Reducing hot-melt adhesive products’ time-to-cool period prior to forming is a productivity goal for adhesives manufacturers. Often, it can take 6 to 18 hours to form and package a standard batch of adhesives, depending on the finished product form. Every minute of cooling time that can be reduced results in increased productivity as well as a process cost reduction. For some applications, says its manufacturer, the Kenics heat exchanger has been effective in reducing time-to-cool when handling viscous, hot-melt adhesives.

One hot-melt adhesives manufacturer put Kenics to the test when the company was experiencing excessive forming and packaging time. First, the company incorporated scraped surface devices and vertical tanks to speed cooling, but the hot-melt adhesive still did not cool quickly enough. Then, DEN Group, a consulting firm the adhesives maker was working with, recommended Kenics, which is manufactured by Chemineer, Dayton, Ohio.

The heat exchanger incorporates static mixer technology is designed to provide high heat transfer coefficients and fast, uniform heat transfer. The heat exchanger consists of a continuous string of static mixer elements within each heat exchanger tube. Fluid flow is directed radially toward the pipe walls and back to the element, regardless of velocity. Additionally, momentum reversal and flow division also contribute to the mixing efficiency. All of the hot-melt adhesive would be continuously and completely intermixed to eliminate radial gradients in temperature, velocity and material composition.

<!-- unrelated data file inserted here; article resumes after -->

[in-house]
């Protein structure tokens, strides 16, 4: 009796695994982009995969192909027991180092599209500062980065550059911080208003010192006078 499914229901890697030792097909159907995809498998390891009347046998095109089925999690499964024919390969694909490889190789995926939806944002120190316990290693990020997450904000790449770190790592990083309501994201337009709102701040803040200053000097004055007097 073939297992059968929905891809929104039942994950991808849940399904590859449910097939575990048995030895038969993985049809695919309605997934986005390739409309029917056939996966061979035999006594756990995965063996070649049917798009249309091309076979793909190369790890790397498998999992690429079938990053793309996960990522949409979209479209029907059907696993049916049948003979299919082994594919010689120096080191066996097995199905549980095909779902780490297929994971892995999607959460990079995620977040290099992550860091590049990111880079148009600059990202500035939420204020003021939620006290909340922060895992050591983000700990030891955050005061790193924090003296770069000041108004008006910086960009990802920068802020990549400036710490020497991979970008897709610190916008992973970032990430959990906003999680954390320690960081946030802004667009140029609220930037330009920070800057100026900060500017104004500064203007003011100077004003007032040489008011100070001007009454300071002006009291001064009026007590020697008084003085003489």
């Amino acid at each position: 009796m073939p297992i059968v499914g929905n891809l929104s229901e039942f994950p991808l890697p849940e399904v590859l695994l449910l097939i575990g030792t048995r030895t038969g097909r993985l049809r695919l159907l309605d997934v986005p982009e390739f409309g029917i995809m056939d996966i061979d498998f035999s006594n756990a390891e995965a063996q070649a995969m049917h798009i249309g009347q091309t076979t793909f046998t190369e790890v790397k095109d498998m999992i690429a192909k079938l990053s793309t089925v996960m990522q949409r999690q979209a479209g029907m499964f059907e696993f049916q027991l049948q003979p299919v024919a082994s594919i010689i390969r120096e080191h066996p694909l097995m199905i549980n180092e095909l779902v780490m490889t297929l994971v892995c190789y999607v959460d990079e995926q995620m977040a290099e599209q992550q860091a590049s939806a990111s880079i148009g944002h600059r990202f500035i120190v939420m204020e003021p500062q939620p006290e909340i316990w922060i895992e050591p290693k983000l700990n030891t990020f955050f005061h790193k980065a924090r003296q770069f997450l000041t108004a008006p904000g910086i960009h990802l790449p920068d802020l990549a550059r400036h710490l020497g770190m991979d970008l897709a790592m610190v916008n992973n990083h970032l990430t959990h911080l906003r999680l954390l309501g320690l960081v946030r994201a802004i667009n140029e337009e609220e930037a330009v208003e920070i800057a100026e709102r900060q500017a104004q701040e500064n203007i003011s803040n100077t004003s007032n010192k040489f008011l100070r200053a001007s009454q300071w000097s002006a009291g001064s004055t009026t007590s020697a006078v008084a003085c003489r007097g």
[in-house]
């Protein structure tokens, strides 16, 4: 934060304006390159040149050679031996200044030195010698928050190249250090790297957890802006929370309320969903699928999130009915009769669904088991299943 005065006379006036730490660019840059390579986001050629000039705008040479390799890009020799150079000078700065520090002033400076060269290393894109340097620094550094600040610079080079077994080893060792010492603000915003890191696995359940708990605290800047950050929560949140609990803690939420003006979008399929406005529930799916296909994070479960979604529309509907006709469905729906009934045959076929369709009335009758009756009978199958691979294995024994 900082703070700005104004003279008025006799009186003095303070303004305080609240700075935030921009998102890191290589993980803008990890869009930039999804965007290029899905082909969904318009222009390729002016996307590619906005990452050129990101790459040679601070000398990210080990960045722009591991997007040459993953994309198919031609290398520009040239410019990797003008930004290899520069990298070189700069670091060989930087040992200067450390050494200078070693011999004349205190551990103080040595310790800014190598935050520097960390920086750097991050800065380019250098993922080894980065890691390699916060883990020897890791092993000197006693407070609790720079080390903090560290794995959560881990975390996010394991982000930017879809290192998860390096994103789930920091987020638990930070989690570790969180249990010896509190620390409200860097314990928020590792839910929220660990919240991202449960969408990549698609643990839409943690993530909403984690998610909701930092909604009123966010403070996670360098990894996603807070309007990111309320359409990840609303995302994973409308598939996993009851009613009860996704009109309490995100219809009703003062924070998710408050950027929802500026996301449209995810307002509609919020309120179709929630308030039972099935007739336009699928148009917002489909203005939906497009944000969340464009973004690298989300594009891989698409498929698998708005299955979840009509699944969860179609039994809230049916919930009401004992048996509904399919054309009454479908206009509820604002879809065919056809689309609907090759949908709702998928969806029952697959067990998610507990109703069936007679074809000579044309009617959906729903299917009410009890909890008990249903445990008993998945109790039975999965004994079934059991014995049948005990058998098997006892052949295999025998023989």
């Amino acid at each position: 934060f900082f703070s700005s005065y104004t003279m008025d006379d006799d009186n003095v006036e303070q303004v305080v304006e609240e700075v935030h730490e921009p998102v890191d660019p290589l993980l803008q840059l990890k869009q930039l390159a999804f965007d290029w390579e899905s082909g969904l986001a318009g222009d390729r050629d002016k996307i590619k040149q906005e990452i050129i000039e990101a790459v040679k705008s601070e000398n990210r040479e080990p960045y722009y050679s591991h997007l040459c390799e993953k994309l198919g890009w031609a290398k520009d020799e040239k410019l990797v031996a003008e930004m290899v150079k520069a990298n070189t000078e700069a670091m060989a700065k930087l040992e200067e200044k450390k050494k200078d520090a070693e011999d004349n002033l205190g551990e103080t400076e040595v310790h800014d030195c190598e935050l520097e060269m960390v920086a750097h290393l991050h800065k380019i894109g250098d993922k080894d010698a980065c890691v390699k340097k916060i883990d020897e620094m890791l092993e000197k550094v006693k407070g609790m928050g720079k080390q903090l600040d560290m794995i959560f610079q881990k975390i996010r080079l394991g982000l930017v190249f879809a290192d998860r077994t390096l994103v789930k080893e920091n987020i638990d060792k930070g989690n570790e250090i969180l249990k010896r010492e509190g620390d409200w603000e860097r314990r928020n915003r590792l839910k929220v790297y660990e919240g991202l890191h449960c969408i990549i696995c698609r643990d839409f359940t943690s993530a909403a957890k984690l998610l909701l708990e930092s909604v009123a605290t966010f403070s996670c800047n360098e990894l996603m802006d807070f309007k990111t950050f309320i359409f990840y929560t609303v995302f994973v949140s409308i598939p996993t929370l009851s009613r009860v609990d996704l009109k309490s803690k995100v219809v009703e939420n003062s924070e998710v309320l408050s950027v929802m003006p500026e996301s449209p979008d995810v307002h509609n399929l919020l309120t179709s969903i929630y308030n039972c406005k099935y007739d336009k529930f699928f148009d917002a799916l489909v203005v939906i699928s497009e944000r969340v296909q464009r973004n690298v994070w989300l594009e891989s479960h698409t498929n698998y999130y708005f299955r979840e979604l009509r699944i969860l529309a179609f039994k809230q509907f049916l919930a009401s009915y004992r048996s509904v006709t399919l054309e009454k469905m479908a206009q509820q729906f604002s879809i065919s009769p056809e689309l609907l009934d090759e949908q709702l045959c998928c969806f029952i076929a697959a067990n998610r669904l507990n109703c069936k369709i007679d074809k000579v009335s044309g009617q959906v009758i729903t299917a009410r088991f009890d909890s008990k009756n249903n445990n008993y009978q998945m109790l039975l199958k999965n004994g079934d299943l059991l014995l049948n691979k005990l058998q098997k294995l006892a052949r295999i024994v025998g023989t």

Chemineer engineered and installed a custom jacketed Kenics heat exchanger system to effectively cool the product in less time than previous heat transfer devices. Using it, the hot-melt adhesives maker was able to reduce the time to form and package a batch of hot-melt adhesive from 18 hours to less than two hours, an improvement of more than 88 percent. The heat exchanger system was designed to remove 100°F (55°C) from molten materials at 4,000 lb/hr.

The heat exchanger solution required less floor space. Also, it used less energy than the previous heat transfer device because the only power needed was a small-horsepower pump to move the coolant through the shell side of the static mixer. (The mixer itself uses no outside power source.) The reduction in forming and packaging time increased productivity and optimized existing manufacturing capacity. The reduced heat history also improved the quality of the finished product, resulting in greater product consistency.